It’s been an unsettling week for investors in South African stocks.
Late last week, the country’s increasingly unpopular president, Jacob Zuma, unceremoniously sacked his well-regarded finance minister, Pravin Gordhan, and other dissident cabinet officials in a transparent power grab – replacing them with long-time loyalists. Gordhan and Zuma had clashed repeatedly over the latter’s links to the politically influential Gupta family and the management of state-owned enterprises. Gordhan’s ouster not only leaves the Treasury without a proven hand at the tiller, it removes one of the government’s strongest proponents of transparency.
Predictably, the news triggered a 4% plunge in the value of the rand versus the dollar. And it will almost certainly result in South Africa’s credit rating being downgraded.
So, while the headlines are dour for the moment, we remain bullish on South African stocks over the long-term.
The Johannesburg Stock Exchange (JSE) has seen it all over the past thirty years.
The revolt against apartheid. Namibian independence. Right-wing attempts to subvert the nation’s first democratically elected government. The HIV/AIDS crisis. Paralyzing labor strikes. Corruption charges against Zuma. The collapse of commodity prices. A debilitating electricity shortage. Long-standing drought.
But thanks to a strong civil society, a free and vocal press, and an independent judicial system, the Rainbow Nation has remained resilient.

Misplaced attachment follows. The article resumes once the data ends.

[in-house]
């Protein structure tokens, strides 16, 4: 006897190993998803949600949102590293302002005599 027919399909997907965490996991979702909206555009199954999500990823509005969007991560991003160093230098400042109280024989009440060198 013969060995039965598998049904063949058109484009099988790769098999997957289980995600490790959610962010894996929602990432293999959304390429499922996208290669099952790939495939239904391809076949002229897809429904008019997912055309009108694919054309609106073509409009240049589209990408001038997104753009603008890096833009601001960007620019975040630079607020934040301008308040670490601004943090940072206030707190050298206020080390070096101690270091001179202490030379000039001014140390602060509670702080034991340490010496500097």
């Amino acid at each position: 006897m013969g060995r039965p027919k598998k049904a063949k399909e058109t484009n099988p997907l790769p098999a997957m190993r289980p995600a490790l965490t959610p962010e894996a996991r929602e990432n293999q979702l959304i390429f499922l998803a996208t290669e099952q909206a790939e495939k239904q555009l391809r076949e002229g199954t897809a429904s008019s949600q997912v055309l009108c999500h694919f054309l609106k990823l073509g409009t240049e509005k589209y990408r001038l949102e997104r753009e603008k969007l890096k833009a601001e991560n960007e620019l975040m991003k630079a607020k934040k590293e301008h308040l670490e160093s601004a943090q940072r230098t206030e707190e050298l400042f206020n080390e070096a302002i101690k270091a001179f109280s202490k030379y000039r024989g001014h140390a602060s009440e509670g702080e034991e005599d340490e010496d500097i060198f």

And, through it all, the JSE has marched higher – not without a few hiccups, however – but few markets have been better wealth creators.
Over the past twenty years, the JSE All Share Index has climbed 169% in US dollar terms. That’s an annualized rate of 5.1% – and not far off from the S&P 500 Index’s 5.9% yearly return over the same timeframe.
But, while US stocks now exhibit a cyclically adjusted price-earnings ratio (CAPE) of nearly 29 – suggesting the market is priced for near-perfection – the JSE’s CAPE stands at a much more sober mark of 18.
Our holdings in South Africa boast world-class management teams with a proven ability to navigate the challenges posed by South Africa’s tumultuous political environment.
Jacob Zuma was elected president in May 2009. During his politically disastrous tenure, Shoprite Holdings’ has increased its sales by nearly 140%. Calgro M3’s earnings have increased by a factor of 27. And EOH’s share price has surged from R6.00 to R139.00.
So, while no market prognosticator can tell you with any certainty whether the JSE will rise or fall over the next one to two years, we’re confident that the next decade will prove rewarding to patient holders of South African stocks.
Africa Capital Group LLC
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